Implementation in "Nature, Man, Society (‘NMG’)" and "Nature and Technology" (‘NT’) from Susanne Metzger

    Scientific phenomena and practical scientific work can be accessed without language, but at the same time the two areas also offer a range of opportunities for speaking. For this reason they provide a good opportunity to acquire further linguistic competencies, especially for students with weaker language skills. Furthermore, the role played by language in the learning of scientific and technical concepts should not be underestimated. On one hand, students should increasingly use technical language as they progress through school. On the other hand, the concepts of scientific and technical phenomena which children and adolescents bring to NMG or NT lessons are shaped not only by their own experiences but also by everyday language, a language which is not always compatible with technical language.

    To begin with, the article presents in section 1 the fundamentals of language support in science lessons, considering also basic competencies, Curriculum 21 and the role of teachers. Next, section 2 examines everyday and technical language as well as technical terms and forms of representation in science teaching. Section 3 then focuses on the role of language in practical science work. This is followed by a discussion of the promotion of language in science teaching materials, which also includes concrete examples of how these can be implemented. The article closes with a fifth section which offers a conclusion on linking subject and language learning.

    Read the article in PDF (DE)
    Detail page of the article
  • Focus Article |  from practice Promoting language competence in all subject areas as the key to success at school
    School-based training on language-aware subject teaching from Claudia Neugebauer

    Curriculum 21 lists the promotion of school language competencies as something all subject areas must address. This article reports on a further education offering for schools considering how this re-quirement can be implemented.
    The school-based further education offering presented was developed by Zurich University of Teacher Education in cooperation with the FHNW School of Education. It is available to schools as part of QUIMS-component C, "Assessment and support with a focus on language", from 2019 to 2026.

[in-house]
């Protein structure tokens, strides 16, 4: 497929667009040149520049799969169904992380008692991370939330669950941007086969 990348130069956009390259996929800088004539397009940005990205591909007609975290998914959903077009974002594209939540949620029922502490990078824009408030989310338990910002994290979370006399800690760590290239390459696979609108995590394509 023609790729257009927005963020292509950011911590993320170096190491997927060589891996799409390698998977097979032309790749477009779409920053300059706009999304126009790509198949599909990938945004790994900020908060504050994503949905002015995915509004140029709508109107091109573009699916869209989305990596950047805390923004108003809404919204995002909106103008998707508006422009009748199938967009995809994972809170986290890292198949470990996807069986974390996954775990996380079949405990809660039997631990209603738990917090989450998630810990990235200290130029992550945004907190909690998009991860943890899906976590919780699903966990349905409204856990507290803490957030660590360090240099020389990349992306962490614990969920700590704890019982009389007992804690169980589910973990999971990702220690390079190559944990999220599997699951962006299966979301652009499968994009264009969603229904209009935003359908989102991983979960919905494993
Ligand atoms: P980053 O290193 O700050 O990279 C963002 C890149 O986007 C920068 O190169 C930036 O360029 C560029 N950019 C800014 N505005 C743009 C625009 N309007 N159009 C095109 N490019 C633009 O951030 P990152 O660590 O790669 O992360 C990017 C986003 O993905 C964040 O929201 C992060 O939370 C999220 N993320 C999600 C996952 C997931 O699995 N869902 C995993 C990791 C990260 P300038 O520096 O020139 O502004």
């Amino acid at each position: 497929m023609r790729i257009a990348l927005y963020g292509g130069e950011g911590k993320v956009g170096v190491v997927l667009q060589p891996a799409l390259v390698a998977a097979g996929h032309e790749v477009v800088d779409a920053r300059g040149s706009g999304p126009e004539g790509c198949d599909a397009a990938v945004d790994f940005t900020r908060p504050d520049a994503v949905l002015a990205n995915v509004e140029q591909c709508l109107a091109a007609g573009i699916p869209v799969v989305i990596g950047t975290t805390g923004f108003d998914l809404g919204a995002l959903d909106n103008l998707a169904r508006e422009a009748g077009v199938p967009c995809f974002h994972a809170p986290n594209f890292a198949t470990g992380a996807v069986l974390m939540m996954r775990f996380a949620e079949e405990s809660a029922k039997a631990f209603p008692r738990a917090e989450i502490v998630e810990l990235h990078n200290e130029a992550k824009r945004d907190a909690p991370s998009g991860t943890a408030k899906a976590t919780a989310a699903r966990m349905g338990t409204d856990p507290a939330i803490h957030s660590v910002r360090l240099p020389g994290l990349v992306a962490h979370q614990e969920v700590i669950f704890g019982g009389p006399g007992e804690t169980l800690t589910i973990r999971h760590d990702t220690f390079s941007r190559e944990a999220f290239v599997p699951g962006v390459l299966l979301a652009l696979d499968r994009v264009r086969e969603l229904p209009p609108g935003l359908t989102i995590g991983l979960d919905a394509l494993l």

This article explains how the school-based further education offering was co-designed as a joint initia-tive by external experts and representatives of the individual school. This is complemented by a dis-cussion of
    aspects of language-aware subject teaching. In addition, the article shows how teachers work on the
    quality of their pedagogical and methodological activities within the scope of school-based further ed-ucation. Concrete examples are drawn from kindergarten and primary teaching in the subject ‘NMG’ ("Nature, Man, Society").

    Read the article in PDF (DE)
    Detail page of the article
  • Other article |  from science The Iliad and the "detour" of the ancient Greek epic: Reading experiences at school from Chiara Bemporad, Antje-Marianne Kolde, Carlamaria Lucci

    This article analyses statements made by teachers from French-speaking Switzerland who participated in the 2019 public reading of The Iliad held in many venues as part of the European Festival of Greek and Latin. As we will see, these teachers prepared two groups of students for the performance that the public reading represents by means of teaching scenarios which call on the notion of the "detour across other languages and cultures". This will therefore be the focus of this paper, which is divided into four sections. The first describes the research context; the second draws on the literature to define the notion of the ‘detour’; the third analyses the teacher interviews where the teaching scenarios are described; and the last section offers a concluding discussion of the notion of the ‘detour’ in the light of the data analysed, and identifies four typologies: detours across culture, across linguistic forms, across text structure and across the performative dimension.

    Read the article in PDF (FR)
    Detail page of the article
en haut